1. I prefer something like “Sure, anyone who wants to say grace should do so. Meanwhile, I’ll perform my Pastafarian Genuflection ritual.”

      1. hahaha!

        Another point I thought of is that those four options are maybe a starting point for discussions with strong evangelicals. Most of them assume that it’s God OR Evolution, but don’t realize they are mutually exclusive and require separate evidence.

    2. Someone asked, “should we say grace if there’s an evolutionary biologist (me) at the table?” and you muffed it. You should have very cheerfully chirped, “Really, I get to choose? Or were you kidding about me having a say in this?”

      1. Point taken. But see also “there was also an evangelical Christian at the table.” So if I had tried to assert that power, it might have been countered. From the numerical standpoint, it would have been a wash.

        1. Oh yes, I assumed you would have lost. The point was to make it clear that they always impose their prayer on you and you always politely look at the table cloth while the ritual is performed. (That’s what I always do, anyway.) And you wouldn’t even have had to be “rude” by raising the subject.

  3. …only about 40 points more to go until the levels of European states are reached (e.g. Germany acceptance of evolution without god: 60%)…

  4. “Humans evolved, but God had no part in the process.”

    That “but” still bothers me. “And” is sufficient without communicating any kind of preconceived notions about how one might expect humans to have come about.

  5. I can not understand the questions that are asked by pollsters. This seems to be how they frame their questions :

    As an American I am a:

    a)EVO-gelical (lover of God)
    b)EVO-lutionist (hater of god)

    It is hard to get the Bible thumping hordes to sit and listen in biology class when they feel that it is their duty to launch a crusade against godless science.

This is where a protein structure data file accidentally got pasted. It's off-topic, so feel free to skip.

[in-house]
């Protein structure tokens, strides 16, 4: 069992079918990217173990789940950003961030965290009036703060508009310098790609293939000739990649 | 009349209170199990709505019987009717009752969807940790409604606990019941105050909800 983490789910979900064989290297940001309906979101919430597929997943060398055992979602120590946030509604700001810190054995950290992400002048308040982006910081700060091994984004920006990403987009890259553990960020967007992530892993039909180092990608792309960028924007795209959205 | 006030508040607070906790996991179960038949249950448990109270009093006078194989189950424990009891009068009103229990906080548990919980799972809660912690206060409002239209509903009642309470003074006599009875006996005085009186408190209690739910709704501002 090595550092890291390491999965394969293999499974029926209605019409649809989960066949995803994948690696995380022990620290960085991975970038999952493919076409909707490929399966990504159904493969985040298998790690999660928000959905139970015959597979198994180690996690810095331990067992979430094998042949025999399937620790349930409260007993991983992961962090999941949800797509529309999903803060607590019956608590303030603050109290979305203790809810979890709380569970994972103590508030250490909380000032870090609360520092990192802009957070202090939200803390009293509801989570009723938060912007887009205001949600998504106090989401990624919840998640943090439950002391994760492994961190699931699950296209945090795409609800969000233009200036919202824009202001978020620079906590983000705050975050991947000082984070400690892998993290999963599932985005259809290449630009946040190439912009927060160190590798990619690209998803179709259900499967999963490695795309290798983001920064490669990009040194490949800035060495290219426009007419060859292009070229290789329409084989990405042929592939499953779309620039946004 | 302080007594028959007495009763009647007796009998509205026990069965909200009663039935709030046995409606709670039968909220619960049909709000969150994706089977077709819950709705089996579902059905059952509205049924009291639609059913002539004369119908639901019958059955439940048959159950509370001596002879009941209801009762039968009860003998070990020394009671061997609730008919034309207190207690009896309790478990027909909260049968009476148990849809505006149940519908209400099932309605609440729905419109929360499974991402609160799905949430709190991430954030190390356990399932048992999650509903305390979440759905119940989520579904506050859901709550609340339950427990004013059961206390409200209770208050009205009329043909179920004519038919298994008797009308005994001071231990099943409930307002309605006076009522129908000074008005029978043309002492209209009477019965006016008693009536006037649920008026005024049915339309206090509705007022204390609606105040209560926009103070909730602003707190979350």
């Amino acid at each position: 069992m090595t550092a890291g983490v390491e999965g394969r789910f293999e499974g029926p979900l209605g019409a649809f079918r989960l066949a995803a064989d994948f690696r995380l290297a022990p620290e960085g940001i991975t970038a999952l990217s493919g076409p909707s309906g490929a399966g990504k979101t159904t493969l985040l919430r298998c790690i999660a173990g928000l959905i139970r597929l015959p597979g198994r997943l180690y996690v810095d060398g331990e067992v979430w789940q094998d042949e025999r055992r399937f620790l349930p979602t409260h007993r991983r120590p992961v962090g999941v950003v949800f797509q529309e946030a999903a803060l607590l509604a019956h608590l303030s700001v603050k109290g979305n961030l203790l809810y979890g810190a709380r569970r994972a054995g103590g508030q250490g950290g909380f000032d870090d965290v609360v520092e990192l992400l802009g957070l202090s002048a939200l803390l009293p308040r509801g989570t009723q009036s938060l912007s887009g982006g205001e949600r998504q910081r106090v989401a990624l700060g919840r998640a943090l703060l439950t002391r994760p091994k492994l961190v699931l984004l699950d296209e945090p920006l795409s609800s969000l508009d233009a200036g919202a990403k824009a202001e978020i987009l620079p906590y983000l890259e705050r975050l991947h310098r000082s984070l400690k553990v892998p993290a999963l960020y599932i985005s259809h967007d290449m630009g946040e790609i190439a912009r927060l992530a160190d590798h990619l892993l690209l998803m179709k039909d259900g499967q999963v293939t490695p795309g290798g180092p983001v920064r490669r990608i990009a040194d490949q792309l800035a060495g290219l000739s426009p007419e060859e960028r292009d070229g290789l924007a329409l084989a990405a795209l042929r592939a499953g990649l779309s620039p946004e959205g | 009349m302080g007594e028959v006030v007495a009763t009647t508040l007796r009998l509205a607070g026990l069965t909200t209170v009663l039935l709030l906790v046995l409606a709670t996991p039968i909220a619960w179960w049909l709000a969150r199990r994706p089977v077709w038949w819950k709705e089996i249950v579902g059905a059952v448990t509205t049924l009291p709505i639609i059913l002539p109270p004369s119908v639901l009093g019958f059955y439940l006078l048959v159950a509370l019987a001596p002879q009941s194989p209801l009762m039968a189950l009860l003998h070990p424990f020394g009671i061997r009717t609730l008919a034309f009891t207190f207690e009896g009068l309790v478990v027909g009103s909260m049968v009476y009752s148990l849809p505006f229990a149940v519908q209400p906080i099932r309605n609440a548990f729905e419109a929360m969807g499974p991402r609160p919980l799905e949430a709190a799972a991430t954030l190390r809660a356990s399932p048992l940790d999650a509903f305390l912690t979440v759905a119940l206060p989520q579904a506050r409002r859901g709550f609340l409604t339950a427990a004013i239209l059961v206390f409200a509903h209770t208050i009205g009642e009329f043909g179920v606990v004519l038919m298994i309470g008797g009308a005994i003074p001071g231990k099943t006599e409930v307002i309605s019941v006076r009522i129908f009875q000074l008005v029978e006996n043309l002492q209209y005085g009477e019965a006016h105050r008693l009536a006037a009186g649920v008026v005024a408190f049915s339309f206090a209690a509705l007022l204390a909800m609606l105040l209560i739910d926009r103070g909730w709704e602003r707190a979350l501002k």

Why not ask the poll takers whether they accept the scientific evidence that indicates that life began billions of years ago as a result of descent with modification from the common ancestor.

  6. Good news, to be sure, but I still mourn the fact that 4 out of 10 of my fellow countrymen are completely delusional. Though I think a lot of the rise has to do with the same factor that is driving less religiosity, namely the younger generation. So at least it has the potential to get better still.

  7. I’m thrived. Americans who believe in evolution is actually 54%. I could care less whether or not one believes God had any involvement. Evolution is evolution. If you were more interested in promoting science and less interesting in promoting your religion of fundamentalist Atheism, perhaps you too can get excited that we Evolutionists are a majority!

    1. Few here will be impressed by “your religion of fundamentalist Atheism”. A string of words that is meaningless on many levels.

      A person who believes in a theistic god can not really be said to understand evolution, an entirely undirected and material process.

      The goal of most of us who frequent the WEIT blog is not a celebration of “believers” in evolution. The goal is to have a citizenry that is capable of critical thinking and unwilling to take the existence of supernatural friends on faith. Understanding of evolution will follow.

      1. So, in other words, except Critical Thinking into your heart first and clear understanding of the universe will follow! Sounds familiar, dude.

        1. Not at all. Critical thinking goes on in a person’s brain. That’s where we differ. Your “heart” comment exposes you for what you are, someone who is all caught up in faith, not reason. And what’s with capitalizing “Critical Thinking”? Feeling a need to deify another bit of the material world?

    2. Oh boy. I am trying to hold my tongue but that is REALLY stupid. You are interested in science but you are OK that the vast majority of people who accept evolution don’t understand its mechanism? Isn’t that likel saying global climate change is real but not caused by human activity (a common, albeit false claim)? And if someone cares about mechanisms in science he can be motivated only by “fundamentalist atheism”? Speaking of which, please find me someone who claims “the God Delusion” is infallible. Alternatively, stop posting when you are smoking crack.